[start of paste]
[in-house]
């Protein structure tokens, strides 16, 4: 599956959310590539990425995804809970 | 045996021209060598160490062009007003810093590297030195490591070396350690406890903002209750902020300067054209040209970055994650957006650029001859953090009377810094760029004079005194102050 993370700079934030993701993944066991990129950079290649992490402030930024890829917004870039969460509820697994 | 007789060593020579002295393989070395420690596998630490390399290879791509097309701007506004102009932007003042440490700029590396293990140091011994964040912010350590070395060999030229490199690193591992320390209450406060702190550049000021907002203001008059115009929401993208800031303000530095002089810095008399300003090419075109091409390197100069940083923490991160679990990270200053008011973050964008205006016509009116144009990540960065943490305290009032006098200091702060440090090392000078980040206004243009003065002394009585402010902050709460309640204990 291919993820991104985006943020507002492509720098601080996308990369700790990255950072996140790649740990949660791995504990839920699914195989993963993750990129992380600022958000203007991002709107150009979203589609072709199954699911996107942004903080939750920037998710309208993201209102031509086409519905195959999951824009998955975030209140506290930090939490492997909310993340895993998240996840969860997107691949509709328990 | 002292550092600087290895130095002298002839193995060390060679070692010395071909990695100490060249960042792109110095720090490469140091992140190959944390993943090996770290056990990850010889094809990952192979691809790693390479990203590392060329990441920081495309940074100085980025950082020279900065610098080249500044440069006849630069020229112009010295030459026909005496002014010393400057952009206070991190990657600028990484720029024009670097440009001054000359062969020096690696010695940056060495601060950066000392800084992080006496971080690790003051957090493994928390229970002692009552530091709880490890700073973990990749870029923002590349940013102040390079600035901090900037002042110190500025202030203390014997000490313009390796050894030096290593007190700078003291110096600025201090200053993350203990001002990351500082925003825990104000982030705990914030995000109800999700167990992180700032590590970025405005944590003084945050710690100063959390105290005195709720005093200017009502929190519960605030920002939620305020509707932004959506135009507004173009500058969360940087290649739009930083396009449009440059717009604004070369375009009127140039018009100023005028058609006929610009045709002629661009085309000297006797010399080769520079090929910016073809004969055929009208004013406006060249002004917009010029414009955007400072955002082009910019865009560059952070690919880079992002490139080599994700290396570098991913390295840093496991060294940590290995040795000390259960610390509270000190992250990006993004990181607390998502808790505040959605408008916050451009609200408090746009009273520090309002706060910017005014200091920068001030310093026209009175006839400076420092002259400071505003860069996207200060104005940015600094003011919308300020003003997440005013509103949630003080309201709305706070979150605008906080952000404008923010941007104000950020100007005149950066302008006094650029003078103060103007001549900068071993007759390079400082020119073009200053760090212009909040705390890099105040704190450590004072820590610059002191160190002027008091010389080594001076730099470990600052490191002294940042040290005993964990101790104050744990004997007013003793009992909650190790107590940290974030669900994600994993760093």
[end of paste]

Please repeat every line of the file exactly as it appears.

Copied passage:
[in-house]
């Protein structure tokens, strides 16, 4: 599956959310590539990425995804809970 | 045996021209060598160490062009007003810093590297030195490591070396350690406890903002209750902020300067054209040209970055994650957006650029001859953090009377810094760029004079005194102050 993370700079934030993701993944066991990129950079290649992490402030930024890829917004870039969460509820697994 | 007789060593020579002295393989070395420690596998630490390399290879791509097309701007506004102009932007003042440490700029590396293990140091011994964040912010350590070395060999030229490199690193591992320390209450406060702190550049000021907002203001008059115009929401993208800031303000530095002089810095008399300003090419075109091409390197100069940083923490991160679990990270200053008011973050964008205006016509009116144009990540960065943490305290009032006098200091702060440090090392000078980040206004243009003065002394009585402010902050709460309640204990 291919993820991104985006943020507002492509720098601080996308990369700790990255950072996140790649740990949660791995504990839920699914195989993963993750990129992380600022958000203007991002709107150009979203589609072709199954699911996107942004903080939750920037998710309208993201209102031509086409519905195959999951824009998955975030209140506290930090939490492997909310993340895993998240996840969860997107691949509709328990 | 002292550092600087290895130095002298002839193995060390060679070692010395071909990695100490060249960042792109110095720090490469140091992140190959944390993943090996770290056990990850010889094809990952192979691809790693390479990203590392060329990441920081495309940074100085980025950082020279900065610098080249500044440069006849630069020229112009010295030459026909005496002014010393400057952009206070991190990657600028990484720029024009670097440009001054000359062969020096690696010695940056060495601060950066000392800084992080006496971080690790003051957090493994928390229970002692009552530091709880490890700073973990990749870029923002590349940013102040390079600035901090900037002042110190500025202030203390014997000490313009390796050894030096290593007190700078003291110096600025201090200053993350203990001002990351500082925003825990104000982030705990914030995000109800999700167990992180700032590590970025405005944590003084945050710690100063959390105290005195709720005093200017009502929190519960605030920002939620305020509707932004959506135009507004173009500058969360940087290649739009930083396009449009440059717009604004070369375009009127140039018009100023005028058609006929610009045709002629661009085309000297006797010399080769520079090929910016073809004969055929009208004013406006060249002004917009010029414009955007400072955002082009910019865009560059952070690919880079992002490139080599994700290396570098991913390295840093496991060294940590290995040795000390259960610390509270000190992250990006993004990181607390998502808790505040959605408008916050451009609200408090746009009273520090309002706060910017005014200091920068001030310093026209009175006839400076420092002259400071505003860069996207200060104005940015600094003011919308300020003003997440005013509103949630003080309201709305706070979150605008906080952000404008923010941007104000950020100007005149950066302008006094650029003078103060103007001549900068071993007759390079400082020119073009200053760090212009909040705390890099105040704190450590004072820590610059002191160190002027008091010389080594001076730099470990600052490191002294940042040290005993964990101790104050744990004997007013003793009992909650190790107590940290974030669900994600994993760093």